Enter Eagle Winged Palace, the latest in a line of those following in Brian Jonestown Massacre frontman Anton Newcombe‘s wandering footsteps. Leaning more on the harvest golden tint of things than Anton’s penchant for violence, Eagle Winged Palace is no less spooky. Just because Squeaky Fromme is smiling doesn’t mean she won’t twist the knife in your belly.
Hand of Doom, the debut EP from Los Angeles’ Eagle Winged Palace is available today from Park the Van Records.
I love me some Gorillaz. I’ve been a fan of Damon Albarn‘s music since the early 90s when Blur was still mistakenly associated with “shoegazing” and “madchester” by music rags when in fact they were creating something entirely different and uniquely British.
Blur crumbled (and are now slated to reform) and Albarn flew off in a variety of directions. The most commercially successful is the fictional cartoon pop band Gorillaz he formed and fronted with Jamie Hewlett, co-creator of the comic book Tank Girl. They’ve gone on to sell some 11 million albums and inspire pasty white English kids to grind they hips like krunked up Souljah Boys.
Now comes a documentary on the band and their following. According to the press release, “Bananaz is an un-sanitised, free-wheeling documentary film, taking down the virtual walls of Gorillaz in an intimate, honest and often hilarious account of the working relationship between Damon Albarn and Jamie Hewlett and their extraordinary creative process.”
The film will debut online on April 20, prior to the film’s subsequent theatrical release. (Secret: You can also catch a special screening at the Soho Apple Store in New York TONIGHT, March 24, 2009 at 6:30 PM. Shhhhh!)
Much of the press around Elephant Micah seems to be about how there is so little press around Elephant Micah. I can tell you from being in bands around which there was little press that it is nothing to brag about.
What Joe O’Connell, under the name Elephant Micah, has in spade that other no-namers don’t is truly heartbreaking songs. It’s slow, it’s mournful, it’s deep and brooding and it’s pretty as all get out. If it were a character in an indie film (which is the only film Elephant Micah would be in because…you know…nobody knows about him), he would most likely look like Emile Hirsch and want to talk to you all night about how great your mom is.
Elephant Micah’s Exiled Magicians will be available April 7 from Carrot Top and directly from Third Uncle Records.
I grew up in the Midwest. I know how boring and awful winter can be. I know what it means to hole up in your basement for months on end, drink, and bang away on a guitar until your fingers are calloused and numb. There’s a reason the Replacements are a product of Minneapolis.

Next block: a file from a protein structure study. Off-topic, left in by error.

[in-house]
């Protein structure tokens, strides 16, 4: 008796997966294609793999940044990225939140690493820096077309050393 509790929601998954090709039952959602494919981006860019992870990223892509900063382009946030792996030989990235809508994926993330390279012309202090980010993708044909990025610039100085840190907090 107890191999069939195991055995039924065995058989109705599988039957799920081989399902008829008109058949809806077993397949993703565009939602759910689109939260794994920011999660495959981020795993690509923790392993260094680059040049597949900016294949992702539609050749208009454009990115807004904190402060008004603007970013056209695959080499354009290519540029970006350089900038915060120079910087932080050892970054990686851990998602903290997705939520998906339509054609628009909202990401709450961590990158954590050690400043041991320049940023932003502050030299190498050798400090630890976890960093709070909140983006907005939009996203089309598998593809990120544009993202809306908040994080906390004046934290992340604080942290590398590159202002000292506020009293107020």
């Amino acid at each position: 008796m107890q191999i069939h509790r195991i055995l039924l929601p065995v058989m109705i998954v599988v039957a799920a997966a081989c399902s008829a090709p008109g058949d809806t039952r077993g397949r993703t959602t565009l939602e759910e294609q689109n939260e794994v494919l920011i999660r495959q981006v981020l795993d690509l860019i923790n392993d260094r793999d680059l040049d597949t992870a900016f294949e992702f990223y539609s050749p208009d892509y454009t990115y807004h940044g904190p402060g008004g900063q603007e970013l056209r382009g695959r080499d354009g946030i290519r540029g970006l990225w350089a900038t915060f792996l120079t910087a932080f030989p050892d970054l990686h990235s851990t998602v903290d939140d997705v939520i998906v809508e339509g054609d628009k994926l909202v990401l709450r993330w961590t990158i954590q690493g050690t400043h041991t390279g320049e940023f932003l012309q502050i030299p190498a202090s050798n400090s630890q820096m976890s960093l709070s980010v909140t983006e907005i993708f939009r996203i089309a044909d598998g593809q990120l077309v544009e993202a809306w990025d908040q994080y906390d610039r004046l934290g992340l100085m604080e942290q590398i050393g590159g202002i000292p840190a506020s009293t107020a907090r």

The Most Beautiful Losers hail from Canton, Ohio and have clearly spent some time chugging whiskey, banging on guitars, and listening to the Mats. If they tour with GLONO faves Two Cow Garage then you might as well lock your liquor cabinets now.
There was a time in the early 90s when the Pacific Northwest was rotten with bands like The Gary. A certain amount of angst, a certain measure of attitude, and a DIY approach that prefaced today’s proliferation of bands with something to say (and the means by which to say it), if not something substantial to say.
The Gary is a throwback, and I don’t mean that as a slam. They proudly list bands from Touch & Go, Dischord and Drag City among their influences and that’s just being honest. I have a feeling we’re entering a new era of appreciation for the bands that pioneered grunge and The Gary might be leading the charge.
I have a thing for buzzy, reverb drenched guitar tones. It creeps me out in a good way. Electric Black also creeps me out in a good way. Lead singer Johnny B. sometimes plays a little too close to Tom Waits, but is that such a terrible thing? I mean, we all have our influences and if you’re going to wear them on your sleeve then Waits looks good with anything. Electric Black isn’t just another knock-off though and their sonic palette seems to pull as much from early 60s electric blues and psycho-garage as Frank’s Wild Years.
From the band’s EPK: “Out of the sentiments of Howlin’ Wolf, Jimmie Rodgers, and Woody Guthrie, in conjunction with the poetic license of Lawrence Ferlinghetti, Charles Bukowski, and Pablo Neruda comes a new Experimental Blues Sound, self-proclaimed ‘American Gypsy Music.'”